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Tree Care

Black Knot Fungus – Tips on How to Control It

By May 11, 2021One Comment
Black Knot Fungus

Have you gone for a walk and noticed what looks like black mold or tar clumped together on tree branches? This is a known fungus and goes by the name Black Knot.

What is Black Knot Fungus?

According to the Government of Alberta,

“Black Knot, caused by the fungus Apiosporina morbosa, is a very common disease of plants in the genus Prunus. A survey in Alberta revealed a significant and widespread distribution of Black Knot found in commercial, municipal, private and natural plantings.”

“Initially, a small, olive-green gall or swelling will develop at a succulent growing point or fruit spur (as a result of spores landing and infection taking place). This swelling will grow until it is mature after 2-3 years. The mature galls are hard, black, 10 to 15 cm (4 to 6 inches) and may be somewhat ruptured. Mature galls will produce and release a vast amount of spores during the bloom period, resulting in a rapid increase in infections.”

This fungus hurts the aesthetic look of the tree and can lead to destroying the tree itself if no action is undertaken.

The table below from the Government of Alberta, lists the different trees/plants affected by this fungus:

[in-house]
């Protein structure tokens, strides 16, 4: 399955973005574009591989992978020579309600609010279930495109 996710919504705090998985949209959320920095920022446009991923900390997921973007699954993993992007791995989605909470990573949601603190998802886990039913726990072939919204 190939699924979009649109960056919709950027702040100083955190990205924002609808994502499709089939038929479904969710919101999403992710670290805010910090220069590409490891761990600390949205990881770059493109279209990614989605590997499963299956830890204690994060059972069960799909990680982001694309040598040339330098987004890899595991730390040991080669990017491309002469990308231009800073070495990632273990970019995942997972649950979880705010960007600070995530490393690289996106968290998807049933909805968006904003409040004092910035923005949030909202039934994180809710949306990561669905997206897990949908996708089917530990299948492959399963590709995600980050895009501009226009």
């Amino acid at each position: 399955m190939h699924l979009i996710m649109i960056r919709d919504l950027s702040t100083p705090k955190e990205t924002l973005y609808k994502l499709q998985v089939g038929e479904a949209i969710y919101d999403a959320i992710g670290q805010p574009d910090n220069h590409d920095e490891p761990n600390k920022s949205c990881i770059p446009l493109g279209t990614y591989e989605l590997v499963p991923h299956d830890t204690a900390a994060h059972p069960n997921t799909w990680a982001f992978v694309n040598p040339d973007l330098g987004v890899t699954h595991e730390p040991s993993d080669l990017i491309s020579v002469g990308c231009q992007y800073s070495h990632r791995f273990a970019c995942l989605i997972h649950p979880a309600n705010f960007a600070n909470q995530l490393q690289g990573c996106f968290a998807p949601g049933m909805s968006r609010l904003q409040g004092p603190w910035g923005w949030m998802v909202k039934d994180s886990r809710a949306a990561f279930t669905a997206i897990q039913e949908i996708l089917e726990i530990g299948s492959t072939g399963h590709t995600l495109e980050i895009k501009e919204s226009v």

Plant Species Affected by Black Knot

Tips to Control Black Knot Fungus

There are things you can do to control this fungus. The best thing to do is prune the area of the tree that is affected to remove the branches with the fungus, plus 6-8 inches below the knot, to remove internal growth. Make sure to clean and disinfect your cutting blades after pruning so you don’t further spread the disease.

Earth Smart Property Solutions offers light tree pruning up to 12’ in height so if you have this fungus at your property, we can happily assist and if the fungus is over 12’ in height, we can point you in the right direction to an arborist.

Pruning these branches should be done either during early spring when these plants are dormant, near the end of fall or during winter. (Source: Government of Alberta)

It is important to note that the affected wood with the black knot needs to be “destroyed immediately (burned, buried or removed from site). Diseased knots can produce and release spores for up to 4 months after removal. Proper composting can help to accelerate the breakdown of infected materials.” (Source: Government of Alberta)

For more information on Black Knot, visit the Government of Alberta’s website.

For more information on ESPS tree pruning services and more, check out our website.


Government of Alberta, Crop Diseases – Black Knot